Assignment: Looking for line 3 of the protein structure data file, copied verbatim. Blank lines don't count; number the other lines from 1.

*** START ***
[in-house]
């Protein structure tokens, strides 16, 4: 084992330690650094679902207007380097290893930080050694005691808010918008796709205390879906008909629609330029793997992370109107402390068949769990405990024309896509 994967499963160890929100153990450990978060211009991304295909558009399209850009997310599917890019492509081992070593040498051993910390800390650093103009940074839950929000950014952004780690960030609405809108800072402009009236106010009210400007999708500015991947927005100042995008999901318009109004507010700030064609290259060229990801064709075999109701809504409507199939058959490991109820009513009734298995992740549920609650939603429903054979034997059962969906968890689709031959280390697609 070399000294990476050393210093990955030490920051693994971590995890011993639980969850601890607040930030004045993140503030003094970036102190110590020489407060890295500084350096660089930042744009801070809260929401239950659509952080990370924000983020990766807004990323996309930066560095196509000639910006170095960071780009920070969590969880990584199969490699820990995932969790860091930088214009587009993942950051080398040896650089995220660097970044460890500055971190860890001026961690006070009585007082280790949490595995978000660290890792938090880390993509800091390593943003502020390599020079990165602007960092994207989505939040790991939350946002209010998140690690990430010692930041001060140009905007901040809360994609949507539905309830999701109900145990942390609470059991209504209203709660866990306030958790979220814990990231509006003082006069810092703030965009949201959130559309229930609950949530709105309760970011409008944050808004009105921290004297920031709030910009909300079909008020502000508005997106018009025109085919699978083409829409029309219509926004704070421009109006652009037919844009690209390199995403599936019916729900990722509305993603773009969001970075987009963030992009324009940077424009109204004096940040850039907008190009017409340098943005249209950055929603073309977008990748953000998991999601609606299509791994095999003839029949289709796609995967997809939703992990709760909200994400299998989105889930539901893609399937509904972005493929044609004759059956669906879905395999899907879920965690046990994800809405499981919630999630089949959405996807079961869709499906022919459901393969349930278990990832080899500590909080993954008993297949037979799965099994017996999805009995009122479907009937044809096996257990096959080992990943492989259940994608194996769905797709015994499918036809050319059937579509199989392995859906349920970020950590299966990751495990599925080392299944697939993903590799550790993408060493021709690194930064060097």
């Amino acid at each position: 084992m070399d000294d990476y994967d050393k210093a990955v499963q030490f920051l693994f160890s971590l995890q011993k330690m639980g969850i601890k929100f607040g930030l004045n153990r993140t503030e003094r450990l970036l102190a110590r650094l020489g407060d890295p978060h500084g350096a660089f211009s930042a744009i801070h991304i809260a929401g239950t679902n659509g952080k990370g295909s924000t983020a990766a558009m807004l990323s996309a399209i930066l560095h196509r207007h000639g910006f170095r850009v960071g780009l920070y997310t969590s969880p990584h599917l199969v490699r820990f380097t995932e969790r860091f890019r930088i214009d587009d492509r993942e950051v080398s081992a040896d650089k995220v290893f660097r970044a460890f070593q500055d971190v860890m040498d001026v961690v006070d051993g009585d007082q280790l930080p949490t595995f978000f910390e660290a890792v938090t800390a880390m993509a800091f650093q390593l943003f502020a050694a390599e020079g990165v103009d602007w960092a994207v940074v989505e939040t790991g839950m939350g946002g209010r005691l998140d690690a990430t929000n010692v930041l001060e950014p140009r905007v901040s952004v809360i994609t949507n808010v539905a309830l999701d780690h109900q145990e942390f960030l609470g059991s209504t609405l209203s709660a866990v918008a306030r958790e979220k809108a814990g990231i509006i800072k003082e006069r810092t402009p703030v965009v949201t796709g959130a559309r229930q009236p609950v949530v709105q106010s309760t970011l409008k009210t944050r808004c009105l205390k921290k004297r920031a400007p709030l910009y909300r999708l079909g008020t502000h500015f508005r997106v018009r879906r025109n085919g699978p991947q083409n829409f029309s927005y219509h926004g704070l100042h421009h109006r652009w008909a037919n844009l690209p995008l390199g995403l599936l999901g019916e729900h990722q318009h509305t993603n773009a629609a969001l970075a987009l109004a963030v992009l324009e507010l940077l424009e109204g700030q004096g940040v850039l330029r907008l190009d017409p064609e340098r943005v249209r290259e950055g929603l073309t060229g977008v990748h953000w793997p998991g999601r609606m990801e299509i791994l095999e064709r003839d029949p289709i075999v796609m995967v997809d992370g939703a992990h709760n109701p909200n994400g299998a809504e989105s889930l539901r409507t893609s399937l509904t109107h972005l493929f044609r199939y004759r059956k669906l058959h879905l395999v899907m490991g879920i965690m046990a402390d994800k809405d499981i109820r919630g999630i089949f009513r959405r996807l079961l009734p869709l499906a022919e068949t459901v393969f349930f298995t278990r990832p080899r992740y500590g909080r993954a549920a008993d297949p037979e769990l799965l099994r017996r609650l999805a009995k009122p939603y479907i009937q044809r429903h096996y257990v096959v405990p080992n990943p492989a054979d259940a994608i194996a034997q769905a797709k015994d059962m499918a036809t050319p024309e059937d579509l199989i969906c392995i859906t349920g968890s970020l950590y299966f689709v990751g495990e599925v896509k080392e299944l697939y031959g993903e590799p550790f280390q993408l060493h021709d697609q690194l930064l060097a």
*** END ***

């Amino acid at each position: 084992m070399d000294d990476y994967d050393k210093a990955v499963q030490f920051l693994f160890s971590l995890q011993k330690m639980g969850i601890k929100f607040g930030l004045n153990r993140t503030e003094r450990l970036l102190a110590r650094l020489g407060d890295p978060h500084g350096a660089f211009s930042a744009i801070h991304i809260a929401g239950t679902n659509g952080k990370g295909s924000t983020a990766a558009m807004l990323s996309a399209i930066l560095h196509r207007h000639g910006f170095r850009v960071g780009l920070y997310t969590s969880p990584h599917l199969v490699r820990f380097t995932e969790r860091f890019r930088i214009d587009d492509r993942e950051v080398s081992a040896d650089k995220v290893f660097r970044a460890f070593q500055d971190v860890m040498d001026v961690v006070d051993g009585d007082q280790l930080p949490t595995f978000f910390e660290a890792v938090t800390a880390m993509a800091f650093q390593l943003f502020a050694a390599e020079g990165v103009d602007w960092a994207v940074v989505e939040t790991g839950m939350g946002g209010r005691l998140d690690a990430t929000n010692v930041l001060e950014p140009r905007v901040s952004v809360i994609t949507n808010v539905a309830l999701d780690h109900q145990e942390f960030l609470g059991s209504t609405l209203s709660a866990v918008a306030r958790e979220k809108a814990g990231i509006i800072k003082e006069r810092t402009p703030v965009v949201t796709g959130a559309r229930q009236p609950v949530v709105q106010s309760t970011l409008k009210t944050r808004c009105l205390k921290k004297r920031a400007p709030l910009y909300r999708l079909g008020t502000h500015f508005r997106v018009r879906r025109n085919g699978p991947q083409n829409f029309s927005y219509h926004g704070l100042h421009h109006r652009w008909a037919n844009l690209p995008l390199g995403l599936l999901g019916e729900h990722q318009h509305t993603n773009a629609a969001l970075a987009l109004a963030v992009l324009e507010l940077l424009e109204g700030q004096g940040v850039l330029r907008l190009d017409p064609e340098r943005v249209r290259e950055g929603l073309t060229g977008v990748h953000w793997p998991g999601r609606m990801e299509i791994l095999e064709r003839d029949p289709i075999v796609m995967v997809d992370g939703a992990h709760n109701p909200n994400g299998a809504e989105s889930l539901r409507t893609s399937l509904t109107h972005l493929f044609r199939y004759r059956k669906l058959h879905l395999v899907m490991g879920i965690m046990a402390d994800k809405d499981i109820r919630g999630i089949f009513r959405r996807l079961l009734p869709l499906a022919e068949t459901v393969f349930f298995t278990r990832p080899r992740y500590g909080r993954a549920a008993d297949p037979e769990l799965l099994r017996r609650l999805a009995k009122p939603y479907i009937q044809r429903h096996y257990v096959v405990p080992n990943p492989a054979d259940a994608i194996a034997q769905a797709k015994d059962m499918a036809t050319p024309e059937d579509l199989i969906c392995i859906t349920g968890s970020l950590y299966f689709v990751g495990e599925v896509k080392e299944l697939y031959g993903e590799p550790f280390q993408l060493h021709d697609q690194l930064l060097a």